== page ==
My NFL season-preview column is now up on ESPN — here’s the link.
Meanwhile, let’s talk about the new NFL logo. By now you’ve all seen the new version, which will go into effect next year (and has already inspired several parodies). Let’s examine the changes and some of the league’s stated reasons for them:
• The old typeface was dated. Yeah, it probably was. It’s always felt very 1970s to me, and the curlicue on the end of the L has generally struck me as more kitschy than elegant. A modest tweak would have been fine by me.
That said, the new type treatment is a disaster. Remember how the Cardinals’ Turn Ahead the Clock insignia featured robotic birds? ThatÃ¢â‚¬â„¢s how this type feels to me — a clunky, robotic take on the previous version. And as a few jillion people have already noted, the old lettering matched the contours of the shield, but the new version doesn’t even try. C’mon, people — even Larry Johnson’s tattoo does a better job of matching type to its surrounding environment than this new logo does.
• The 25 stars were too many for licensees to reproduce on a patch. Then maybe you should have your licensees talk to the people who make American flag patches. Fifty stars, easy as pie. And here’s a thought: Maybe you’d have more room to depict the stars if you didn’t devote so much of the neckline patch to the word Equipment.
• Yeah, but the eight stars represent the eight divisions — the old 25 stars didn’t stand for anything. Oh, please. The NFL didn’t even go to the eight-division format until 2002, so it’s not exactly a time-honored institution. In this era of expansion and relocation and reconfiguration, the lifespan of a given league format is about 15 years. Does anyone really doubt that they’ll be tinkering with the division structure again before long? And what will they do then — change the league logo again? (As an aside, do the stars in the NFC and AFC logos “stand for anything”? Quick, redesign those with four stars each, one for each division, before someone notices!)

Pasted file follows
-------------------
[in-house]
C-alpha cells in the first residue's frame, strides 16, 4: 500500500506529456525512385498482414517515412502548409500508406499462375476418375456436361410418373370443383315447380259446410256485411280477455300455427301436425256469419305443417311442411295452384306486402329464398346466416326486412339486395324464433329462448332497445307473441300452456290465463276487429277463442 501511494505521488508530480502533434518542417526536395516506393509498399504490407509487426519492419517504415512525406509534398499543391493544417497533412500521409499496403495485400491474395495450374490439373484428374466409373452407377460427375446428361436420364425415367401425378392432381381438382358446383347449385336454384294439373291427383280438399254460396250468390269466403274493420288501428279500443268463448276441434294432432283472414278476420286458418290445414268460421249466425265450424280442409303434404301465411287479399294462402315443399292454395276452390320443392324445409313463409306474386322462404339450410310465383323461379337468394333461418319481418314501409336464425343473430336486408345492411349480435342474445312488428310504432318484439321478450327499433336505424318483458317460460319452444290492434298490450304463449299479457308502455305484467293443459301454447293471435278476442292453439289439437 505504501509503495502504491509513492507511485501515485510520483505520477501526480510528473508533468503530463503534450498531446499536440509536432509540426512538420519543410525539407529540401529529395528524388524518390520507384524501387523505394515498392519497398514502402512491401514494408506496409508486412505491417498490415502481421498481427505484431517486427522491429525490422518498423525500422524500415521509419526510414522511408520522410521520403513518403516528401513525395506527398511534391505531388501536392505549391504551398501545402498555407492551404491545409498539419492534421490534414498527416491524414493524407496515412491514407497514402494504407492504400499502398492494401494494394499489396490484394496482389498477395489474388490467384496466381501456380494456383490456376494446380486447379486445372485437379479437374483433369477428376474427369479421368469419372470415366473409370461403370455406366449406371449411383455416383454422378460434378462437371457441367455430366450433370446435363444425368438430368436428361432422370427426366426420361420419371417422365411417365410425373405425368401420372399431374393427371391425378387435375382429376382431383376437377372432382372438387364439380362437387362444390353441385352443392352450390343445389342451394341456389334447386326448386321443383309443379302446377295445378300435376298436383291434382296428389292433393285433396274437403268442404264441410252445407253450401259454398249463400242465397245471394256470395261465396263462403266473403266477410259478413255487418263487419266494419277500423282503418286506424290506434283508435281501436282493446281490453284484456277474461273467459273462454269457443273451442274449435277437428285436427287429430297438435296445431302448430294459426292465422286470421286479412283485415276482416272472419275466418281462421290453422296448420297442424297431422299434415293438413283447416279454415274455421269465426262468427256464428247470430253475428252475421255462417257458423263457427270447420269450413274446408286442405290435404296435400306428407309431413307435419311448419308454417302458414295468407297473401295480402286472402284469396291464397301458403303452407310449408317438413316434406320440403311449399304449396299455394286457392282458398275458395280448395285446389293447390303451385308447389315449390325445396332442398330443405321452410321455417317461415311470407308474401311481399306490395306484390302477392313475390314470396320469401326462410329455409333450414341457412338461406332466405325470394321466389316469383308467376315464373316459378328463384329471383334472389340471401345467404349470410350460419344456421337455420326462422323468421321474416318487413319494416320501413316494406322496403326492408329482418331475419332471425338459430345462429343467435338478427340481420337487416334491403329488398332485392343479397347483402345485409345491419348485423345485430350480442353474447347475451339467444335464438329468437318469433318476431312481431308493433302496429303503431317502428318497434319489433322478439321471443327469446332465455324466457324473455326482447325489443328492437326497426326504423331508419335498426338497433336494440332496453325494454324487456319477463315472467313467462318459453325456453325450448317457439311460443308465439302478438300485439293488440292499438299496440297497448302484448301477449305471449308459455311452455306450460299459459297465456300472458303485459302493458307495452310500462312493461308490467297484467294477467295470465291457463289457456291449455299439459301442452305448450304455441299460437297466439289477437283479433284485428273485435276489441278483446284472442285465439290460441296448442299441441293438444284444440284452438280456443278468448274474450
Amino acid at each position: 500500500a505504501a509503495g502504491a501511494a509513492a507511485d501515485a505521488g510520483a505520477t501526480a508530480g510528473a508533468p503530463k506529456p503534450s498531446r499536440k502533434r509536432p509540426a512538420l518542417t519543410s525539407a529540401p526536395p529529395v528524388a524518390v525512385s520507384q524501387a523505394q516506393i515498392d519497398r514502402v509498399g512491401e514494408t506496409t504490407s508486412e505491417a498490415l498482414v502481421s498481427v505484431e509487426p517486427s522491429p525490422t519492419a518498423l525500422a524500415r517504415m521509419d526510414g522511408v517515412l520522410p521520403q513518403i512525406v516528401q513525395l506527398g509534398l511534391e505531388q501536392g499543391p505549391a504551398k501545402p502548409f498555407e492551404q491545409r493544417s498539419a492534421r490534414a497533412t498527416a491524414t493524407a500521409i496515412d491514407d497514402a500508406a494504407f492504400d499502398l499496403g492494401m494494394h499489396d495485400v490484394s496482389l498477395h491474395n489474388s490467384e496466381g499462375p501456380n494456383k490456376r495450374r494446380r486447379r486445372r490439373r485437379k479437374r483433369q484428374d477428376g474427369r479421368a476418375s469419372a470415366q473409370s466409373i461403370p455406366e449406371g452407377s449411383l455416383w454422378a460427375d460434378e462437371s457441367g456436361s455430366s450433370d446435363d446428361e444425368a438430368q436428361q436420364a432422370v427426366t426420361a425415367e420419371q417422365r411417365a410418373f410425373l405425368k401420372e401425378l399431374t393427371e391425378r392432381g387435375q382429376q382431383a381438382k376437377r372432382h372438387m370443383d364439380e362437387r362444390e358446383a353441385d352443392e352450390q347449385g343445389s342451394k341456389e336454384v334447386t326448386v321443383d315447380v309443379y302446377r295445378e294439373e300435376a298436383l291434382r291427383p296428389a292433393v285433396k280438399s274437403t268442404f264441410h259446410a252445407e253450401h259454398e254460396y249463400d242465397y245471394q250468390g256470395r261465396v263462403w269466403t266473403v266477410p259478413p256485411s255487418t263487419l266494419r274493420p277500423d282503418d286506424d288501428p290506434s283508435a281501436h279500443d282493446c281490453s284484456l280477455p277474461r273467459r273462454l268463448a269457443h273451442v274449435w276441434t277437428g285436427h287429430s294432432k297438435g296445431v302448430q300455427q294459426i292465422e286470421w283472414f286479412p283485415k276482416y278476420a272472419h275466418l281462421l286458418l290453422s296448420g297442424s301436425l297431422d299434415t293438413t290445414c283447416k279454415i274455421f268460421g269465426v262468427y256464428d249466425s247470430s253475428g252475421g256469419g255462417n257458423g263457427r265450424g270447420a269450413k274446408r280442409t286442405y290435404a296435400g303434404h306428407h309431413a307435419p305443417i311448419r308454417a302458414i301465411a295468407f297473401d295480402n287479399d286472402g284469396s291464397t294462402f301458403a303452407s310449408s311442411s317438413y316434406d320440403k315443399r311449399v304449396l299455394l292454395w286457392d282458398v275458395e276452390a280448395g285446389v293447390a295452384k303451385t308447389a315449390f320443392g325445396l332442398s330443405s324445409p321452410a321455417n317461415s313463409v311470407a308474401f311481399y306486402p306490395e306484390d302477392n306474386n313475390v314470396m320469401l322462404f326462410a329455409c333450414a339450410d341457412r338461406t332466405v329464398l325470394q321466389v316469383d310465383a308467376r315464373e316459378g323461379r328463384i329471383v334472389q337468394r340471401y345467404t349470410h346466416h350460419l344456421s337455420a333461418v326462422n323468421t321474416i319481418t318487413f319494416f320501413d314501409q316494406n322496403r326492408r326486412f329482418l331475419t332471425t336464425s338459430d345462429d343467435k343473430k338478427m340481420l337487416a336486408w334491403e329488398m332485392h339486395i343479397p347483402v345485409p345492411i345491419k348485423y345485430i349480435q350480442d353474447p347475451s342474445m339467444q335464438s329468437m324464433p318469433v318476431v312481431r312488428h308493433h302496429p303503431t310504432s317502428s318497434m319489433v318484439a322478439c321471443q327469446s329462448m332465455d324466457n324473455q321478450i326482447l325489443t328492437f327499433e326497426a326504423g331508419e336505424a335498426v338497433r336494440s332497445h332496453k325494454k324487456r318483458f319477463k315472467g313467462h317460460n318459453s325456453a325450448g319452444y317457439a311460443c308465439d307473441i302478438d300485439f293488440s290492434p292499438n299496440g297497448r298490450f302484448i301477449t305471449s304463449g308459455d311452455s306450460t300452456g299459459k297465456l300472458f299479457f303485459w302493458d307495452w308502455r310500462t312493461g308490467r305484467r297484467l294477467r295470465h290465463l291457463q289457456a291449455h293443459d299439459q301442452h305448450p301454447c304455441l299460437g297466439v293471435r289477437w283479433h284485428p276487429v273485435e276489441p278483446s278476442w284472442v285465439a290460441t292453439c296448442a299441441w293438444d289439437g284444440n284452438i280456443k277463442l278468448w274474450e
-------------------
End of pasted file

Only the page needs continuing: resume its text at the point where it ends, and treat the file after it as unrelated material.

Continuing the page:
My favorite thing about the outgoing logo is how the football is positioned over the stars, partially obscuring some of them. It creates a sense of lots of stars, almost like a waving flag — very spangle-y, almost glittery, like fireworks. But the new football just sits in between the two quartets of stars, and you can almost feel the dull thud that resulted when they put it there. Again, it feels robotically club-footed compared to the previous version.
• The new football is more realistic, plus it evokes the Lombardi Trophy. Oh really? The actual Lombardi Trophy shows eight laces on the ball — same as on a real football. The ball in the old logo also has eight laces. But the new logo shows a ball with five laces, which means it’s not true to the trophy or to a real-life football. Minor point? Maybe, but it speaks to the heavy-handedness and lack of fine detail in this new design.
So let’s ask the standard Uni Watch question: Is it good or is it stupid? I think it’s clear where I’m coming down on that one.
And please, I don’t want to hear anyone saying how I’m resistant to chnage, how I hate anything new, blah-blah-blah. Like I said, I’ve never been in love with the old logo’s typography and definitely think it offers room for improvement. But this ain’t it.
OK? Good. Now get off my lawn.